When used correctly, enterprise development (ED) can be a very powerful tool for facilitating transformation in a sector or supply chain, but the way telecommunications group Telkom is using it to mask retrenchments is simply wrong.
For those who have not followed the story, Telkom is aggressively cutting headcount with the aim to reduce the size of its workforce by 24%.
The plan is to retrench 4 400 people, while another 3 400 will be outsourced or deployed into outsourced service providers. The guise is that these employees will start little businesses of their own and they will then service Telkom.
Simplistically Telkom wins because it doesn’t have to have permanent employees and the associated fixed costs. The “spin” side of Telkom positions it as facilitating entrepreneurship but that’s not exactly what it is.
If you go back to the beginning, you will remember that the thinking behind ED initiatives was to try to break down vertical and horizontal integration of supply chains that had become a systemic result of a relatively closed economy in South Africa.
ED was seen as a way to introduce entrepreneurs — primarily young black businesses — into supply chains and give them the opportunity to get experience working with friendly clients who would help facilitate their growth and give them much-needed experience to grow.
Cash flow, infrastructure and capital were to be provided for people who were serious about starting their own businesses and they would be able to work with established industry players to grow.
Organisations that have done it really well include Woolworths, Massmart and Anglo American, but for context Zimele, the ED arm of Anglo American, was established in 1989 and it certainly wasn’t built overnight.
Failure rates in small businesses are already high — go to 10% of your workforce and tell them they are suddenly “entrepreneurs” is setting them up to fail.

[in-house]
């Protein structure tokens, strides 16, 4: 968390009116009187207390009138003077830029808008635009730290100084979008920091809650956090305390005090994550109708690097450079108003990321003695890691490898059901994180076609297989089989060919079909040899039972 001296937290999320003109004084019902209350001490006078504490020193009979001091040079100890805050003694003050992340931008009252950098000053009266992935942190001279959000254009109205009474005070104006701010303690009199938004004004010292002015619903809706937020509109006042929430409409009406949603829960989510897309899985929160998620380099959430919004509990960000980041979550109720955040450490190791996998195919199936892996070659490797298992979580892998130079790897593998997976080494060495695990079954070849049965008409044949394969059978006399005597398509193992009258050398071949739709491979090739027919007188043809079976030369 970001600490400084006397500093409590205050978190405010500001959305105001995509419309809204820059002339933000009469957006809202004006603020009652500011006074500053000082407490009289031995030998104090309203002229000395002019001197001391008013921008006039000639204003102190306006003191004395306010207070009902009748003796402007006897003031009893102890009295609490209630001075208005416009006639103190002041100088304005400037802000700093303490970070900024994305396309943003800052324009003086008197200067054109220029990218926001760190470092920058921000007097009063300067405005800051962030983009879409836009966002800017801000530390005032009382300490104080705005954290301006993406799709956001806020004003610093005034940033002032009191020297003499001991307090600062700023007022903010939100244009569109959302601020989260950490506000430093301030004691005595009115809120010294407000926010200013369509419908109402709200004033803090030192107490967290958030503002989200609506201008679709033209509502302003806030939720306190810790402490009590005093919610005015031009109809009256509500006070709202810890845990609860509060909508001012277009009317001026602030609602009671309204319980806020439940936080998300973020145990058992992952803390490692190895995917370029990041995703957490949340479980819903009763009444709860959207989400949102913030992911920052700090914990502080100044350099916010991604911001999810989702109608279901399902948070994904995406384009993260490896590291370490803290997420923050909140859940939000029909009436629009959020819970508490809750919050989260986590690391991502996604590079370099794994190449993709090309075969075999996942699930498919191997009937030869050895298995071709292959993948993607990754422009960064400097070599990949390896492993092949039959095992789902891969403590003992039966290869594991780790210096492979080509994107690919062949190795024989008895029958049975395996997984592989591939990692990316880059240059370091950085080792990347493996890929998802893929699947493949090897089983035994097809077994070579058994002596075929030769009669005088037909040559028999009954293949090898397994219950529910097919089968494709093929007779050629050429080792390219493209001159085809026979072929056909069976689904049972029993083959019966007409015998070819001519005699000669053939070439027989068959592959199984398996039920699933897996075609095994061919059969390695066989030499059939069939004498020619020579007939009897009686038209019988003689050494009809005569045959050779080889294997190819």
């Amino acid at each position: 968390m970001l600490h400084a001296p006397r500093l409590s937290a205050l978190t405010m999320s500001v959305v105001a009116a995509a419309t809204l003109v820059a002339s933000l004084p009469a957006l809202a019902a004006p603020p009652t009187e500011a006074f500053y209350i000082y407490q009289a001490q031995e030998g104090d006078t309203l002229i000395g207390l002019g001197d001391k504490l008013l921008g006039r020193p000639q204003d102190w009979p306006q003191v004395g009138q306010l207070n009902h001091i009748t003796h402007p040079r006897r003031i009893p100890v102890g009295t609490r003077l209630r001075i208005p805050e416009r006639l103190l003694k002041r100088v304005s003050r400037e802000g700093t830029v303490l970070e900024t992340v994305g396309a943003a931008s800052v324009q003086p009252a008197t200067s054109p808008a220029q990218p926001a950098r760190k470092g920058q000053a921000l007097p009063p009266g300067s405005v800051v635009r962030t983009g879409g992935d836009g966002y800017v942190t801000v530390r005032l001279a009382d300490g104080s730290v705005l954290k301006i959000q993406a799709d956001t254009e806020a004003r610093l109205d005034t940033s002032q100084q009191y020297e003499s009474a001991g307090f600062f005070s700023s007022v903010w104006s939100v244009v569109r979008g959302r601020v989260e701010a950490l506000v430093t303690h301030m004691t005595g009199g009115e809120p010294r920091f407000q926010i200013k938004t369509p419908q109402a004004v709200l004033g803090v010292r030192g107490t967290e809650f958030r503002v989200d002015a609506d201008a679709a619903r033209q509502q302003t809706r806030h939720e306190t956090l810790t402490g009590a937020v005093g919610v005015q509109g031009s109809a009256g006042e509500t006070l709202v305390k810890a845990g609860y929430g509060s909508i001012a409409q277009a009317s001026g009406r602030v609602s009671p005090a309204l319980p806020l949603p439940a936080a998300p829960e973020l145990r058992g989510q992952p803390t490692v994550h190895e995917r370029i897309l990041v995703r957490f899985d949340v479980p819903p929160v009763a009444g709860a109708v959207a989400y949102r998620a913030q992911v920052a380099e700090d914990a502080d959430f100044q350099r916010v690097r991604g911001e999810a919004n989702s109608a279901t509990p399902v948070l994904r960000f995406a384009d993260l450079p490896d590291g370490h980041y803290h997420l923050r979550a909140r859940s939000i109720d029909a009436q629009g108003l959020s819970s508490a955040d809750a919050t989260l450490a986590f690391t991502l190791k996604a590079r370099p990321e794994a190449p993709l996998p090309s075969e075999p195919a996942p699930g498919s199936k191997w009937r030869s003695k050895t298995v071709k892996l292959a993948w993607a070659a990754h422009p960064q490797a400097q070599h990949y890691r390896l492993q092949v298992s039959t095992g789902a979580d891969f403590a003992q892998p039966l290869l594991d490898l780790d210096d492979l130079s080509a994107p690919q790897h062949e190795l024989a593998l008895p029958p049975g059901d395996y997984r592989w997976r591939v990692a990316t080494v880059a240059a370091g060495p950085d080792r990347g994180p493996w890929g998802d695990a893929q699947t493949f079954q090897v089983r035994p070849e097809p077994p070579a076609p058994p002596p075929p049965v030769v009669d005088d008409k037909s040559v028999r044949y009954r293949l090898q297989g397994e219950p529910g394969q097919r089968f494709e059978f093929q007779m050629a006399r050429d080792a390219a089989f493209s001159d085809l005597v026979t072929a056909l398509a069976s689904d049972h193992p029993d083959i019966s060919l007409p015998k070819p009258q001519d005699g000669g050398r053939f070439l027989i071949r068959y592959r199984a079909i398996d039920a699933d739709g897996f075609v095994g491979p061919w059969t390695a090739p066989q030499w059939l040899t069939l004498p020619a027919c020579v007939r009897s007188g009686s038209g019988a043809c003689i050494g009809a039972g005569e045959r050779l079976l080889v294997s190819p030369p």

I was chatting to small business expert Pavlo Phitidis from Aurik — a big player in the local ED space — and he made the point that entrepreneurship requires a very specific aptitude. While the idea of supporting “young” entrepreneurs is great, globally the most successful [traditional]entrepreneurs are in their mid 30s to late 40s. The reason they succeed is that they have earned their stripes in terms of industry experience.
Taking “non-core” middle managers and getting them to contract back in a close corporation or Pty Ltd is not going to work.
The second aspect to consider is that businesses receive tax credits for investing in ED programmes. While I can’t say for certain that this is what is happening at Telkom, I hope that management at the company are not using ED credits to facilitate retrenchment. Apart from it being a really poor display of creative accounting rules, one should remember the purpose of the ED credits.
The “Davis Tax Committee: Small and Medium Enterprises: Taxation Considerations, Interim Report” from July 2014 points out that the purpose of the incentive is actually to stimulate youth employment, and specifically people between the ages of 19 and 29.
The report notes: “There is a strong argument for the case that tax incentives for the SME sector should be focused on rewarding or encouraging employment-creation rather than rewarding the business owner.”
It doesn’t help if you’re removing people from the workforce and then setting them up to fail under the guise of “enterprise development”. Then you are simply abusing a system.
Having said that, Telkom CEO Sipho Maseko told Moneyweb editor Ryk Van Niekerk in this interview: “I’m sensing quite a lot of optimism about the future. I think that the staff are beginning to see that if we do the right things, the financial delivery will flow through.”
So maybe I’m wrong.
- Marc Ashon is MD of Moneyweb. This article was first published on Moneyweb and is republished here with permission